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What Qualifications Your Webpage Designer Should Have?

Not All Designers Code Equally (if at all)

A successful website starts with a well coded webpage. A webpage that is optimized with only the necessary code downloads faster for your visitors, presents the webpage content clearer to search engines that crawl and rank your pages, and is easier and should cost less to maintain overtime. Moreover Google factors webpage download speed as another factor in ranking webpages-yet another reason to code with web standards.

In General an aspiring web designer or one you are thinking about hiring should be comfortable, at minimum, coding a webpage with HTML5 & CSS3-not just designing with a WYSIWYG visual editor as I have seen some do. HTML is the fundamental web language all web pages are, to some degree, coded with. Depending on your webpage goals and needs a website designer may need additional skills/knowledge like cms, scripting, e-commerce, etc....

Who cares if I use a WYSIWYG editor to create my webpage?

The problem with many, not all, WYSIWYG design editors is that they usually output more code than is necessary to create the webpage. Some visual editors even attach proprietary code (Microsoft Word for example) which enables you to reopen the webpage in the program to make updates, but has absolutely no benefit for webpages... it actually harms it with bloated code that somewhat camouflages your content to search engines, and potentially slows down the download speed for your visitors.

*(8/12/2013) Lately there are design-centric web programs that show a lot of potential like macaw.co & webflow.com. But BE WARNED... they only work well and produce clean code if you have a good understanding of HTML & CSS and structure the file accordingly-if you don't know HTML & CSS and use these visual web development tools the code is going to suck! Yes, that's right, you still should have a good understanding of HTML to use a WYSIWYG tool if you want to call yourself a web pro and produce good quality websites for your clients. But in the end nothing beats hand coding by a quality web professional!*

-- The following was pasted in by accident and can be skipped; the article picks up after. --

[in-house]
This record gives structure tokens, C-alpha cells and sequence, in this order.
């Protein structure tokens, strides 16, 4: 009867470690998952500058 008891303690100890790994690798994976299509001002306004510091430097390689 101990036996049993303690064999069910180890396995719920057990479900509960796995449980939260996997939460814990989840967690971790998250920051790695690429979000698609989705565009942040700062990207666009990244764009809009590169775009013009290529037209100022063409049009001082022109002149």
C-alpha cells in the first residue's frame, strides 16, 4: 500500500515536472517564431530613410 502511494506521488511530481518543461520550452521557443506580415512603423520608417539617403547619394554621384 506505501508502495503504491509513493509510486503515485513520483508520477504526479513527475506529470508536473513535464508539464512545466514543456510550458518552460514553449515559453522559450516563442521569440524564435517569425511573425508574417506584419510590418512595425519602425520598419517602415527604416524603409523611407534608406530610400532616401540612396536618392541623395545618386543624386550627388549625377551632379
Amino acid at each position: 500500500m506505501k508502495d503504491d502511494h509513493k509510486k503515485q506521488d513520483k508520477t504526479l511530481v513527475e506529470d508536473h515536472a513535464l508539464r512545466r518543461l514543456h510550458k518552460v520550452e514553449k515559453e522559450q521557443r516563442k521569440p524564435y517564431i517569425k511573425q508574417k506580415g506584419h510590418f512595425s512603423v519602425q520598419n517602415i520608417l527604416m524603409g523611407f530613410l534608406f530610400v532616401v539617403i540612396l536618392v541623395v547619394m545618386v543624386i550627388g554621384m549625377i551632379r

WYSIWYG Webpage Editors Are A Good Choice Only If...

If time or financial constraints do not allow you to learn or hire someone to code a webpage for optimal results a WYSIWYG editor is a good option for you to look at. Moreover, WYSIWYG editors allow business owners to maintain their own website to some degree instead of paying for a web designer for each and every webpage update.

There are also decent if not good WYSIWYG editors out there. There are even free solutions like Wordpress that I recommend if you are leaning towards a WYSIWYG editor. Wordpress has a nice user interface, produces fairly good code, and is also a CMS which allows you to manage your website assets.

Keep in mind that you won't be able to customize everything with Wordpress or any other webpage editor, unless you can manipulate the specific code that handles the framework, layout, and functionality of the site... you may need to hire a web designer after all.

Web Standards are Good

Another major consideration with hiring a webpage designer is if he/she uses outdated table based layout techniques... "boooo"... or has the better web skills and codes with web standards. Web standards is a movement that has led to many improvements in webdesign and delivery by browsers. Basically, you or the web designer should know in addition to HTML or XHTML, CSS. How they implement CSS is another topic... this post is long enough. If they separate the content and the styles with CSS then that is a good start.

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